the hardest rules from a classic game show to understand
what classic game show had the most difficult rules to understand?
feel free to discuss
It depends what type of game show or which game show you're talking about? We have to chose from dozens of classic game shows.
I am not certain, but I am almost certain that, to me, Battlestars' rules were hard to understand. Also Hit Man's rules were hard to understand (except for the endgame). Wordplay could fall into that category as well.
Then again, maybe it could be because I don't have any interest in such shows or something, or never got to see some of the shows on the local NBC affiliate that I got NBC from (Bangor, Maine or Detroit).
For me, it's probably the Big Money Lightning Round from the dying days of Password on ABC, a convoluted process that does make sense in hindsight, but getting there was definitely not half the fun. Even Allen Ludden himself seemed to have little patience with it, based on the few examples of it that have survived to the present day.
For the uninitiated, the Big Money Lightning Round was played in three stages, each of which involved guessing three Passwords in 30 seconds or less. Simple enough, but the way it was scored involved some of the most complicated math ever seen on a 1970s game show. In the first stage, each Password was worth $25, and if you got all three you received a bonus of $5 for every second left on the clock. For example, if you got all three words with 12 seconds left on the clock, that's $75 + $60 (or 12 x $5), for a total of $135. In stage two, each Password was worth the total from stage one, and the bonus was $10 per second left; to continue our example, let's say you got all three words with 9 seconds left. That's $405 (3 x $135) + $90 (9 x $10), yielding $495. Still with me? Finally, in the third stage, you had to get all three Passwords within the 30 seconds, and if you did your total from the first two stages was multiplied by ten to give you your final takeaway, which in our example would be $4,950. Otherwise, you simply won the $495. (The game could also end on either the first or second stages if you didn't get any of the three words before time expired.)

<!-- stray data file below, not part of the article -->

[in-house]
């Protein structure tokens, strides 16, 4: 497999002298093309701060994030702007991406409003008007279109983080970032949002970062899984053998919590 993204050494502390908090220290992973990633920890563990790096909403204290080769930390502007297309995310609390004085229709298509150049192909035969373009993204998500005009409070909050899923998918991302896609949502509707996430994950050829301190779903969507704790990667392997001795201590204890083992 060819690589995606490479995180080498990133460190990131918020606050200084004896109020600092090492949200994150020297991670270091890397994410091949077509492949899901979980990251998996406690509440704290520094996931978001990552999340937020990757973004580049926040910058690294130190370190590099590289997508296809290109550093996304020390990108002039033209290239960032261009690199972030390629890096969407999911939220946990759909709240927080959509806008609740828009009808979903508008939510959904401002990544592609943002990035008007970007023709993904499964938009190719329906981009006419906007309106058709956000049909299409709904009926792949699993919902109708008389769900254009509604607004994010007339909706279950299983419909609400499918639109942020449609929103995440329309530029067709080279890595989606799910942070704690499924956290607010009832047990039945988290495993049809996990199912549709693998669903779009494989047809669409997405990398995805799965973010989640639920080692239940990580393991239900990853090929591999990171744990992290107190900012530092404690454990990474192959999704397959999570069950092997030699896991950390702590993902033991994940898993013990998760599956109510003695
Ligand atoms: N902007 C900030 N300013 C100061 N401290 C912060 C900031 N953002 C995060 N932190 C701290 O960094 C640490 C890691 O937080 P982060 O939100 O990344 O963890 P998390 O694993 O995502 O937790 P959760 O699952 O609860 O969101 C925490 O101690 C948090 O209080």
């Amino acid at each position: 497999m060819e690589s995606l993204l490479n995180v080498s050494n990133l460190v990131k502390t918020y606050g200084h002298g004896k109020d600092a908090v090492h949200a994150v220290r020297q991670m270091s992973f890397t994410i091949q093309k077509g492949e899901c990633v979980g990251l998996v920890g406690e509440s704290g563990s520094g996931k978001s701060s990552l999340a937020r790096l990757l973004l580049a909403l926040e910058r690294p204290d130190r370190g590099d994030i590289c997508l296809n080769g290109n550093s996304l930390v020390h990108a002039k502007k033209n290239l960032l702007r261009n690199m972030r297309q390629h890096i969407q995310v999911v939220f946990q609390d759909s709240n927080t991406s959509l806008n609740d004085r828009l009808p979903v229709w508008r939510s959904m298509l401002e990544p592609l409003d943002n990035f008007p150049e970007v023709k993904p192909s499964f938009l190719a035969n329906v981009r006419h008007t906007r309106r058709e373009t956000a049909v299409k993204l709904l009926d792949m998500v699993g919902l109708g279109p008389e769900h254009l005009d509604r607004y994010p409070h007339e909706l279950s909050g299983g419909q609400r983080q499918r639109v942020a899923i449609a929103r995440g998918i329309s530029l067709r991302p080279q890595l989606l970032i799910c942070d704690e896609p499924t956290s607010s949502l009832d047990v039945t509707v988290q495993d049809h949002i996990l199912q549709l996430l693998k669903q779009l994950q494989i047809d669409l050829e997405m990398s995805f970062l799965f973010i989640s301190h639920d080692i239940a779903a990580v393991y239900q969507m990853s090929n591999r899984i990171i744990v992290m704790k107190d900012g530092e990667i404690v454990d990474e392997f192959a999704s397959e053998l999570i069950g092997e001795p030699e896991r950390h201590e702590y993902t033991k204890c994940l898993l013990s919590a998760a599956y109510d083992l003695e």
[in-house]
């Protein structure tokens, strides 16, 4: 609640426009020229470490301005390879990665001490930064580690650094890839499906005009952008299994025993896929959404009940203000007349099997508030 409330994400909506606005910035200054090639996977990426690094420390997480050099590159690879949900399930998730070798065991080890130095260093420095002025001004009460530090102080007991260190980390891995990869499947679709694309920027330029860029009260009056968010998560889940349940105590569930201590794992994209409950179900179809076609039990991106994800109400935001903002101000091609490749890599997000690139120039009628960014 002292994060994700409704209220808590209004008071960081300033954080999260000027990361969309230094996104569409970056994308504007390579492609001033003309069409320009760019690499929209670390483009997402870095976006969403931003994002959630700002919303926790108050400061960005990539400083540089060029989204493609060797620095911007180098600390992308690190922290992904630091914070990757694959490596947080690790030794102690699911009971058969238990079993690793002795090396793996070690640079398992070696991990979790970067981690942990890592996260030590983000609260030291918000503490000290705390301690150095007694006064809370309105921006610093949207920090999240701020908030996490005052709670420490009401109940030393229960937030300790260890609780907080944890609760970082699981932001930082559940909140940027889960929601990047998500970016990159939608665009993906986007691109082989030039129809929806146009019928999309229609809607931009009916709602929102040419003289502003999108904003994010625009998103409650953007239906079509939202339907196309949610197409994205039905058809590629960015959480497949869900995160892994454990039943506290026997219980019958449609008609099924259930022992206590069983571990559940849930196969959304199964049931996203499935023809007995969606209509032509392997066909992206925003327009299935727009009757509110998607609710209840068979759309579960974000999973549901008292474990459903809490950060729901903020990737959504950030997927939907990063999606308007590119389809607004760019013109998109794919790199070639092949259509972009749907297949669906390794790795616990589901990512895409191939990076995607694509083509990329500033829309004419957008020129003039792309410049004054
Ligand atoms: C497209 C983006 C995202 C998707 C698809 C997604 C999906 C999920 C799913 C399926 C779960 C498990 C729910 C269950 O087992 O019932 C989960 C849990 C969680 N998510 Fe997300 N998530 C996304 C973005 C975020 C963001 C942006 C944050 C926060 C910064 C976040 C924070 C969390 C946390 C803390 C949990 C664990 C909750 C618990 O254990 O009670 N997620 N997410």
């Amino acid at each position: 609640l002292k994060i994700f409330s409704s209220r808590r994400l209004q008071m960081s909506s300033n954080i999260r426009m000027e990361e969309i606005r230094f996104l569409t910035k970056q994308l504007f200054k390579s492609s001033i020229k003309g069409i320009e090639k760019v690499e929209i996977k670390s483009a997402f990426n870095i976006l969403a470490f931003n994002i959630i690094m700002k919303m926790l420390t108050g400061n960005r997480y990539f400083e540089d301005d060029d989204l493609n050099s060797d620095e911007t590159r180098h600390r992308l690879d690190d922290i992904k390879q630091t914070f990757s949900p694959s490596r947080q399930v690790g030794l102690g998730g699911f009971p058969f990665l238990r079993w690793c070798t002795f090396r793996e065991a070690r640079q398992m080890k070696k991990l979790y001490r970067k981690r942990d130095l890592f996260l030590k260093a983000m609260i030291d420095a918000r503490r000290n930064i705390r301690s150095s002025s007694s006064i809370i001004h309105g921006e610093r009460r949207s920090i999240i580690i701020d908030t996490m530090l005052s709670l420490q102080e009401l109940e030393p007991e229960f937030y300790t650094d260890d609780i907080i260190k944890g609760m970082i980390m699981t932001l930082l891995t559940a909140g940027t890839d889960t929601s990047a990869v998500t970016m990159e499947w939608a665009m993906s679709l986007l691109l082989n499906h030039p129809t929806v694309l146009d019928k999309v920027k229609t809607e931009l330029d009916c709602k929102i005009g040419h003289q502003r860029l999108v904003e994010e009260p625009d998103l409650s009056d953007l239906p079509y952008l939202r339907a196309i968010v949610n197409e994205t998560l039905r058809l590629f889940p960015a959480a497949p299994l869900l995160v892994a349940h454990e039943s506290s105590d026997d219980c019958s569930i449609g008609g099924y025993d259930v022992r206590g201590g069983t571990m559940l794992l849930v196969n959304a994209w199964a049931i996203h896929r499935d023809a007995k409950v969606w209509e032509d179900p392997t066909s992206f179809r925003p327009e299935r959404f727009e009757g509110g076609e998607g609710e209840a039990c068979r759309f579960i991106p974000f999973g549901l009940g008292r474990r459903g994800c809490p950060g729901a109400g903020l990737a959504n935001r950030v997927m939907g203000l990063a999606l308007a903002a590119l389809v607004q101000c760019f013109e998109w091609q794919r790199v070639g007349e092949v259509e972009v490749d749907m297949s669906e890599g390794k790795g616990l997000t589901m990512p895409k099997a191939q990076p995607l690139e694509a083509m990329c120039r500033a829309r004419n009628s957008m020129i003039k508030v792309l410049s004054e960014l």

It was actually a fairly ingenious way of infusing larger sums of money into what had heretofore been a simple little low-stakes word game, and to its credit, it did try to reward good (or at least fast) players with larger potential payouts. But it was, perhaps, too far ahead of its time. The math wasn't intuitive, the complicated scoring structure tripped up Allen more than once, and when you coupled this with the "play, pass or double" option in the main game (and the attendant raising of the winning score from 25 to 50 points) and the bizarre contestant-elimination round before the main game even began, you understand why this incarnation of Password isn't very well-remembered today. It was a valiant effort, and frankly by this point something had to be done to revitalize the sinking ship that was Password, but the classic word game all but collapsed under the weight of all these newfangled rules and strategies. Password Plus was a far more natural evolution of the format for a new generation, one that didn't come across like a hopelessly jury-rigged mess.
On TPiR, some still don't understand the unwritten rule while playing TEN Chances (Zero Rule).